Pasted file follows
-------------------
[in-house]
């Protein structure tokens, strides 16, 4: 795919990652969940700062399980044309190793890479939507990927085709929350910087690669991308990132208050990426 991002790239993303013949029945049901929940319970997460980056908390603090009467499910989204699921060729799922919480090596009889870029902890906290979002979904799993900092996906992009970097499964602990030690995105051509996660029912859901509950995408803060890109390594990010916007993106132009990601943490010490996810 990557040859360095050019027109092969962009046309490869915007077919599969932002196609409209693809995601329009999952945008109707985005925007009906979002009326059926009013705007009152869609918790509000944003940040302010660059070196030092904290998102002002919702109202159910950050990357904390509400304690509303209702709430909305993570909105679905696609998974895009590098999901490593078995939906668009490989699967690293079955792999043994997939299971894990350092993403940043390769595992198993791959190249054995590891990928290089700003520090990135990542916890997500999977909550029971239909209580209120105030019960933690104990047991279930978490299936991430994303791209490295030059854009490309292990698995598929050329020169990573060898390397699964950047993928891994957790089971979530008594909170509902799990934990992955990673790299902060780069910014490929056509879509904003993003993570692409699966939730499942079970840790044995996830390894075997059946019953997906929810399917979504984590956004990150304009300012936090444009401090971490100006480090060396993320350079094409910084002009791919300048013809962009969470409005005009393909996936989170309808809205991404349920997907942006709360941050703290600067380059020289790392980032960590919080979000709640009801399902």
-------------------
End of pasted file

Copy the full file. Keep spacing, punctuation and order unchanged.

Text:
[in-house]
């Protein structure tokens, strides 16, 4: 795919990652969940700062399980044309190793890479939507990927085709929350910087690669991308990132208050990426 991002790239993303013949029945049901929940319970997460980056908390603090009467499910989204699921060729799922919480090596009889870029902890906290979002979904799993900092996906992009970097499964602990030690995105051509996660029912859901509950995408803060890109390594990010916007993106132009990601943490010490996810 990557040859360095050019027109092969962009046309490869915007077919599969932002196609409209693809995601329009999952945008109707985005925007009906979002009326059926009013705007009152869609918790509000944003940040302010660059070196030092904290998102002002919702109202159910950050990357904390509400304690509303209702709430909305993570909105679905696609998974895009590098999901490593078995939906668009490989699967690293079955792999043994997939299971894990350092993403940043390769595992198993791959190249054995590891990928290089700003520090990135990542916890997500999977909550029971239909209580209120105030019960933690104990047991279930978490299936991430994303791209490295030059854009490309292990698995598929050329020169990573060898390397699964950047993928891994957790089971979530008594909170509902799990934990992955990673790299902060780069910014490929056509879509904003993003993570692409699966939730499942079970840790044995996830390894075997059946019953997906929810399917979504984590956004990150304009300012936090444009401090971490100006480090060396993320350079094409910084002009791919300048013809962009969470409005005009393909996936989170309808809205991404349920997907942006709360941050703290600067380059020289790392980032960590919080979000709640009801399902």